Tell It to the Bees is a English movie. has directed this movie. are the starring of this movie. It was released in 2019. Tell It to the Bees is considered one of the best Romance,Drama movie in India and around the world.
A single mother Lydia (Holliday Grainger) who is abandoned by her husband, meets the small village's Doctor Jean Markham (Anna Paquin) who has recently returned to her hometown when Lydia's son Charlie is taken to the doctor after being bullied in school. When Lydia and Charlie are evicted because of Lydia's earnings from her work are not adequate to pay the rent, Jean invites them to stay in her home and she and Lydia soon develop a friendship and something more.
This is not so much a love story about a "forbidden" love, but it is also about a child who slowly discovers how things work in the adult world. This film has a slow start (after about 30 minutes the pace picks up), but my patience is well rewarded at the end. An ending that raises some questions. Yet I didn't feel it had a very strange ending. Only after talking to someone about it for half an hour did I find out why the ending felt good to me. So does the aforementioned quote get a completely different meaning in the end. I think the filmmakers intended to make a film that makes you think. The acting is very good. Especially Gregor Selkirk, who plays the son, is excellent. I have seen few young actors acting so convincingly and realistically. I had to get used to Anna Paquin, who plays Dr. Jean Markham, because she reminded me a bit of BBC Kate Bliss (Bargain Hunt, Flog it !, Put your money where your mouth is). If you would say that Kate Bliss and Anna Paquin were sisters, I would believe it. I had to suppress a chuckle when Jean said she didn't have any teaspoons. Kate Bliss being the silver expert. I think I have seen Steven Robertson before in the detective series "Shetland" and I had wondered if his accent was realistic. In this film the Scottish accent feels to me more realistic than the one he had in "Shetland". (But I'm not Scottish so it's just a feeling of someone who's second language is English). Apart from a scene with too many bees (which looks almost surreal), I think this is an excellent film.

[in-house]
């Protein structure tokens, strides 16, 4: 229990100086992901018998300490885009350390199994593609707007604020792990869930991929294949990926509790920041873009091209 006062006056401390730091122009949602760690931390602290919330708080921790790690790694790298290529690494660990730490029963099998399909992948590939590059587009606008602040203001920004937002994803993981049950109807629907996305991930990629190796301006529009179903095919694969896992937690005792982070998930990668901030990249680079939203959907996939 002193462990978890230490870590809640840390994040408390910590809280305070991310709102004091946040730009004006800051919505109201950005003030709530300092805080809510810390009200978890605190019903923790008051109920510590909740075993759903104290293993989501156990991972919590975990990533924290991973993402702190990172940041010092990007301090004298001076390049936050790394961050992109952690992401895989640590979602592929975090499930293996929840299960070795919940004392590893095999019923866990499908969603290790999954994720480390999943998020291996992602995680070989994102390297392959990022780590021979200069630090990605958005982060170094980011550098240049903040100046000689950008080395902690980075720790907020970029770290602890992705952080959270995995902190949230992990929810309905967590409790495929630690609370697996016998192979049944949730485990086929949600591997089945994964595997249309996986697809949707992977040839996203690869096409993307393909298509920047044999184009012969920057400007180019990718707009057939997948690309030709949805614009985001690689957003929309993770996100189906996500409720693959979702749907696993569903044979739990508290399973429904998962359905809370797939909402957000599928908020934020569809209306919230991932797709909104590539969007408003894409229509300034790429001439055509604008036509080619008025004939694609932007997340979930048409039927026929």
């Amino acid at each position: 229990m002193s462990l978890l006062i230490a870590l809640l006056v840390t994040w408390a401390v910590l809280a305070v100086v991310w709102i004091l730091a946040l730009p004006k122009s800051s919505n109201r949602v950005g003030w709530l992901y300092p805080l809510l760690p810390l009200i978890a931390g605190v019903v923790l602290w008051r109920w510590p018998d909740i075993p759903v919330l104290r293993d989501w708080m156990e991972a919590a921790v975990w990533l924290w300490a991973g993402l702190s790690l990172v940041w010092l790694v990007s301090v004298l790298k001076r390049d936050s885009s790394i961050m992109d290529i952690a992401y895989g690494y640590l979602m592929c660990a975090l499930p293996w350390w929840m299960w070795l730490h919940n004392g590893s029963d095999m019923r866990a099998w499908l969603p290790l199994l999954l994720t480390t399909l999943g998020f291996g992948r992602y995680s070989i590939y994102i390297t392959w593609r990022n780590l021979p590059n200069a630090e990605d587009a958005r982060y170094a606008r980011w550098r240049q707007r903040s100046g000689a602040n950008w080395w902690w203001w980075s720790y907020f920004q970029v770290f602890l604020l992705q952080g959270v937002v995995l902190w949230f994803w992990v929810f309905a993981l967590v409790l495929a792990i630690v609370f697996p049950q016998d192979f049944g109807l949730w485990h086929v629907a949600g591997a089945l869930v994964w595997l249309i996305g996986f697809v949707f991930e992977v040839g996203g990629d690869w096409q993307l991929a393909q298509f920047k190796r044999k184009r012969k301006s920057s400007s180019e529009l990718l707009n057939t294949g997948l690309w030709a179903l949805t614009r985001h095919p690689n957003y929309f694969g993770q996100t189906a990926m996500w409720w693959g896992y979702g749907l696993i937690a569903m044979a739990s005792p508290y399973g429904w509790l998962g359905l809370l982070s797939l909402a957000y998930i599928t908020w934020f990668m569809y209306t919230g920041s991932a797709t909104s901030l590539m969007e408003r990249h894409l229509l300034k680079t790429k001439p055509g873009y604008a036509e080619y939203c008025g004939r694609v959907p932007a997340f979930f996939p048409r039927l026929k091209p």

I can feel the warmth in the chemistry between Anna Paquin and Holliday Grainger. Two lonely and sad characters finding happiness in each other. The movie was better than expected. And the message and narrative are still relevant today. Because lesbian relationships are still frowned upon in some societies.
Tell It To The Bees, is a beautiful film set in a time that those, who gave this film one star, possibly wished would return. A time when to choose who we loved was considered a vile act, but to act vilely to those that did was expected behaviour. The film tells its story with grace, leaving the audience to decide who, if anyone in particular, are the victims. Special mention for Gregor Selkirk who is captivating as the young son, caught in the middle of the storm. Even though several have seemingly chosen to make a moral judgement in their score (for a film that isn't really that contentious) I will simply give what I hope is a more reasoned assessment. An excellent film and well worth your time.